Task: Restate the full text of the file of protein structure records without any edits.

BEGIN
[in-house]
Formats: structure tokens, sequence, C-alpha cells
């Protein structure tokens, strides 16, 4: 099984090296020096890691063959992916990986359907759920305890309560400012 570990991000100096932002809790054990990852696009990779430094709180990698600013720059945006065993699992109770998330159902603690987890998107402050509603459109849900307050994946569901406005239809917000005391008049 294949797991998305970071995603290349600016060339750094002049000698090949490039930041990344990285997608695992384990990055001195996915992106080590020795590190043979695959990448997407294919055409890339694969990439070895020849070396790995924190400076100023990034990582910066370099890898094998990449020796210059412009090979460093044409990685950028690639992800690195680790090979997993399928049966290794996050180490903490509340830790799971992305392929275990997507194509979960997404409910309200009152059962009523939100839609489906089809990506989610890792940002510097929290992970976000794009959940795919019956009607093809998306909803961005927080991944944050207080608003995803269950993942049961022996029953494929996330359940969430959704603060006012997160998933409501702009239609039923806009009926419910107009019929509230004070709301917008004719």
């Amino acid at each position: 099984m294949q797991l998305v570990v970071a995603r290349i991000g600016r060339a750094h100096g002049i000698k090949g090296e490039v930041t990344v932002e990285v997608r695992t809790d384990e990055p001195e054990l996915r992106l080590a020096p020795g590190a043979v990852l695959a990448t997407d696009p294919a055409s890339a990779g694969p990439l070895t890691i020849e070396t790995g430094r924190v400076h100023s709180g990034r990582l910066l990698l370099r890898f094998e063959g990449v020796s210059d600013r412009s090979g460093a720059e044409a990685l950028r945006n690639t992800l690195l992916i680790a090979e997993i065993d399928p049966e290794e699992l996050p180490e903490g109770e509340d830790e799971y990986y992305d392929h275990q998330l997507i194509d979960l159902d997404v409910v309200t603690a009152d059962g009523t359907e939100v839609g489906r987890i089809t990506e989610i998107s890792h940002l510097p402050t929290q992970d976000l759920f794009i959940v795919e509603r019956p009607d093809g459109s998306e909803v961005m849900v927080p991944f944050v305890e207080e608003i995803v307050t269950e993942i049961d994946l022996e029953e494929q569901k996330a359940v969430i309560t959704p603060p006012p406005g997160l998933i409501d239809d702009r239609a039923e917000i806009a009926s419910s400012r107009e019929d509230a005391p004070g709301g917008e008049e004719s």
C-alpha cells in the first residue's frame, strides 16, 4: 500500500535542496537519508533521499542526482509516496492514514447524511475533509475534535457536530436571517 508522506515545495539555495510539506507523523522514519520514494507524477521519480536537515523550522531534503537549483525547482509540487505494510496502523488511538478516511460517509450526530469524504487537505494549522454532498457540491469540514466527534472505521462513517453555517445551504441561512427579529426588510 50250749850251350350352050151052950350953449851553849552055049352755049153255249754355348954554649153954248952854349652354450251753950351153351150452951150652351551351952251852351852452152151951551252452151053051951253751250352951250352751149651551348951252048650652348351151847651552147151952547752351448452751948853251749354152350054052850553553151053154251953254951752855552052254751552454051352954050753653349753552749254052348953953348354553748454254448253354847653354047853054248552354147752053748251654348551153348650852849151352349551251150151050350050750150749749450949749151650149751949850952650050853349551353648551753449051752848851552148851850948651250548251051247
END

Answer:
[in-house]
Formats: structure tokens, sequence, C-alpha cells
């Protein structure tokens, strides 16, 4: 099984090296020096890691063959992916990986359907759920305890309560400012 570990991000100096932002809790054990990852696009990779430094709180990698600013720059945006065993699992109770998330159902603690987890998107402050509603459109849900307050994946569901406005239809917000005391008049 294949797991998305970071995603290349600016060339750094002049000698090949490039930041990344990285997608695992384990990055001195996915992106080590020795590190043979695959990448997407294919055409890339694969990439070895020849070396790995924190400076100023990034990582910066370099890898094998990449020796210059412009090979460093044409990685950028690639992800690195680790090979997993399928049966290794996050180490903490509340830790799971992305392929275990997507194509979960997404409910309200009152059962009523939100839609489906089809990506989610890792940002510097929290992970976000794009959940795919019956009607093809998306909803961005927080991944944050207080608003995803269950993942049961022996029953494929996330359940969430959704603060006012997160998933409501702009239609039923806009009926419910107009019929509230004070709301917008004719």
């Amino acid at each position: 099984m294949q797991l998305v570990v970071a995603r290349i991000g600016r060339a750094h100096g002049i000698k090949g090296e490039v930041t990344v932002e990285v997608r695992t809790d384990e990055p001195e054990l996915r992106l080590a020096p020795g590190a043979v990852l695959a990448t997407d696009p294919a055409s890339a990779g694969p990439l070895t890691i020849e070396t790995g430094r924190v400076h100023s709180g990034r990582l910066l990698l370099r890898f094998e063959g990449v020796s210059d600013r412009s090979g460093a720059e044409a990685l950028r945006n690639t992800l690195l992916i680790a090979e997993i065993d399928p049966e290794e699992l996050p180490e903490g109770e509340d830790e799971y990986y992305d392929h275990q998330l997507i194509d979960l159902d997404v409910v309200t603690a009152d059962g009523t359907e939100v839609g489906r987890i089809t990506e989610i998107s890792h940002l510097p402050t929290q992970d976000l759920f794009i959940v795919e509603r019956p009607d093809g459109s998306e909803v961005m849900v927080p991944f944050v305890e207080e608003i995803v307050t269950e993942i049961d994946l022996e029953e494929q569901k996330a359940v969430i309560t959704p603060p006012p406005g997160l998933i409501d239809d702009r239609a039923e917000i806009a009926s419910s400012r107009e019929d509230a005391p004070g709301g917008e008049e004719s």
C-alpha cells in the first residue's frame, strides 16, 4: 500500500535542496537519508533521499542526482509516496492514514447524511475533509475534535457536530436571517 508522506515545495539555495510539506507523523522514519520514494507524477521519480536537515523550522531534503537549483525547482509540487505494510496502523488511538478516511460517509450526530469524504487537505494549522454532498457540491469540514466527534472505521462513517453555517445551504441561512427579529426588510 50250749850251350350352050151052950350953449851553849552055049352755049153255249754355348954554649153954248952854349652354450251753950351153351150452951150652351551351952251852351852452152151951551252452151053051951253751250352951250352751149651551348951252048650652348351151847651552147151952547752351448452751948853251749354152350054052850553553151053154251953254951752855552052254751552454051352954050753653349753552749254052348953953348354553748454254448253354847653354047853054248552354147752053748251654348551153348650852849151352349551251150151050350050750150749749450949749151650149751949850952650050853349551353648551753449051752848851552148851850948651250548251051247